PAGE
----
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5 Comments

  1. That’s incredibly scary! I can’t believe someone spat at you. I live in a city that’s known for being crime-ridden (amongst other more positive things) but at least that’s never happened to me before. Is it really about getting used to the new parameters or about being more jaded?

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  2. you have to be more careful while walking about because there are a lot of anti-social kids around these days. I walk home to and from work on a daily basis but always stick to the main roads for safety reason. Saying that, the hubby is not too comfortable when I walk home after dark. Maybe changing your route would help?

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  3. Take care of yourself. Those incidents sound very scary. I sometimes wonder if something happened to me how long it would take before people notice and check up on me. So it’s best to make sure you’re safe first!

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  4. this post reminded me of how fragile things can be and how simple act can actually be so violent.

    i can’t remember when a similar incident happened to me – but i remember my shock afterwards at how much violence was contained in a seemingly innocuous act such as spitting or laughing or whatever it was.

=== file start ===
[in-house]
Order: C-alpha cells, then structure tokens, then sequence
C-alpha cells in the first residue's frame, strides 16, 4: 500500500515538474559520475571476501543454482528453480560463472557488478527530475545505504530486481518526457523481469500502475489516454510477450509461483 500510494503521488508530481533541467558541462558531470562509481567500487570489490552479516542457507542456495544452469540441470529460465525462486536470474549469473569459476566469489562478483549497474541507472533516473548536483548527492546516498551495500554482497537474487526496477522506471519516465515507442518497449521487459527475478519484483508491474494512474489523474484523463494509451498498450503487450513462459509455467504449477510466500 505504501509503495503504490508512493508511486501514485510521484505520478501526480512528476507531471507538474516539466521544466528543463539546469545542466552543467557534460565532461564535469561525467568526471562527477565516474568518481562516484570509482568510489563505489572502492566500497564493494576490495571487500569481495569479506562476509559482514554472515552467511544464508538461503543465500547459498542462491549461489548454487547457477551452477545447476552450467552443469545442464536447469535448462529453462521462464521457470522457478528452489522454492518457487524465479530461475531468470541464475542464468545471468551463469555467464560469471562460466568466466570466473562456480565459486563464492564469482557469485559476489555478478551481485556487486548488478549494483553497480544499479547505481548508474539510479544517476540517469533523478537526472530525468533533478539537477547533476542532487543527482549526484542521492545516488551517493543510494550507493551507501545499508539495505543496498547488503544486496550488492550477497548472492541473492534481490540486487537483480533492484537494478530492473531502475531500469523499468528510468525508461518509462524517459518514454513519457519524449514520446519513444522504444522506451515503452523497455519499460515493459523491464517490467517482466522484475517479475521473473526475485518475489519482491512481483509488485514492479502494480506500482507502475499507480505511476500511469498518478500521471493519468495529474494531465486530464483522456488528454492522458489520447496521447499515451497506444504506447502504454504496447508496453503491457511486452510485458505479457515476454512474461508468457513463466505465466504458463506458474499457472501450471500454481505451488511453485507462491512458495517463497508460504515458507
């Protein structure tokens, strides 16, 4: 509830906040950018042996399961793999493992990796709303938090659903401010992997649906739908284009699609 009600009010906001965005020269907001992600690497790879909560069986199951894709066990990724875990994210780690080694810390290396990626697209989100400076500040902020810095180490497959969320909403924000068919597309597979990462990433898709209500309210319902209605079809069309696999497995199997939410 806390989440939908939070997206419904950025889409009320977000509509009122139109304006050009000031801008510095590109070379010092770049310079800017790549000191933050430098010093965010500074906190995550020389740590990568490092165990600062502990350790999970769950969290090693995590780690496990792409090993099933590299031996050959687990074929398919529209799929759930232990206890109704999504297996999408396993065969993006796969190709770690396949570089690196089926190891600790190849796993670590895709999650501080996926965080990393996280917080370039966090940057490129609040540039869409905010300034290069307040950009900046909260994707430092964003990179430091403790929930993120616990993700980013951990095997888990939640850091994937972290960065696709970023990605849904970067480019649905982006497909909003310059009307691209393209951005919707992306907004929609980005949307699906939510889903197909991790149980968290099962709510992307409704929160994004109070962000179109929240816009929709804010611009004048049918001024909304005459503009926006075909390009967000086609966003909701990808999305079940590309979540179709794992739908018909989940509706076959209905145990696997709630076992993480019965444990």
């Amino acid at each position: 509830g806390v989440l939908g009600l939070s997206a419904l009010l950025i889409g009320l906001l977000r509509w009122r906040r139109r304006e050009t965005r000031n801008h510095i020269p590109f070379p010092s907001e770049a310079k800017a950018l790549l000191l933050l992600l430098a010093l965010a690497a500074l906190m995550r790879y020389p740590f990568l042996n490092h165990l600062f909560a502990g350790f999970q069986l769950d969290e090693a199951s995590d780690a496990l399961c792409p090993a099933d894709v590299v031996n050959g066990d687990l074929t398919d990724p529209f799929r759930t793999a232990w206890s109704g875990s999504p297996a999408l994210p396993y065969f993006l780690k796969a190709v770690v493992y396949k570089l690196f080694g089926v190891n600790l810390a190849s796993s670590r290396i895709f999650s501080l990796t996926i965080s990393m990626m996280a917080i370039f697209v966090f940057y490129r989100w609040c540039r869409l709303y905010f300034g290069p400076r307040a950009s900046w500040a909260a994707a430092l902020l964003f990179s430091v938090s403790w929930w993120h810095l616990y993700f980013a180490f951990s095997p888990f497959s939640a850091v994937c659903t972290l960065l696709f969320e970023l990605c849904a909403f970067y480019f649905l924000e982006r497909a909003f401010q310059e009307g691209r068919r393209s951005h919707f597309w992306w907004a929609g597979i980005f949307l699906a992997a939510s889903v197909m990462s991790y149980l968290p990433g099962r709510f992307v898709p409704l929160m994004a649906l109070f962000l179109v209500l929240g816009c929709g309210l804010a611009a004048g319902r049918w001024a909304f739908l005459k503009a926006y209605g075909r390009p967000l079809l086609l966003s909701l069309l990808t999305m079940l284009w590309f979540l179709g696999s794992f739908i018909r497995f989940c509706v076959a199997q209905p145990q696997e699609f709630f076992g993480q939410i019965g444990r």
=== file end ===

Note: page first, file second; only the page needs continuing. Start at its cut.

take care woman.

    Reply

  5. Hong Lien –
    I do think it is about learning the parameters: what is comfortable, what I can do, where I feel I can go, how to carry myself in such a way as to avoid or make myself impervious to such behaviour.

    Hedgehog –
    Actually, I do alter my route at night. It is already too dark now to take the path through the common home. But the main roads have different dangers and unpleasantness!

    Wandering Chopsticks –

    Yes, I prefer to make myself feel safe first: preferably by letting people know what I am doing. But you can’t always, and it is good to be spontaneous. It’s a question of balance…

    N.T –

    I think that was the point I was trying to make: worse things have happened to me, and worse things happen to other people all the time, but such a random act/s can be so threatening.

    Reply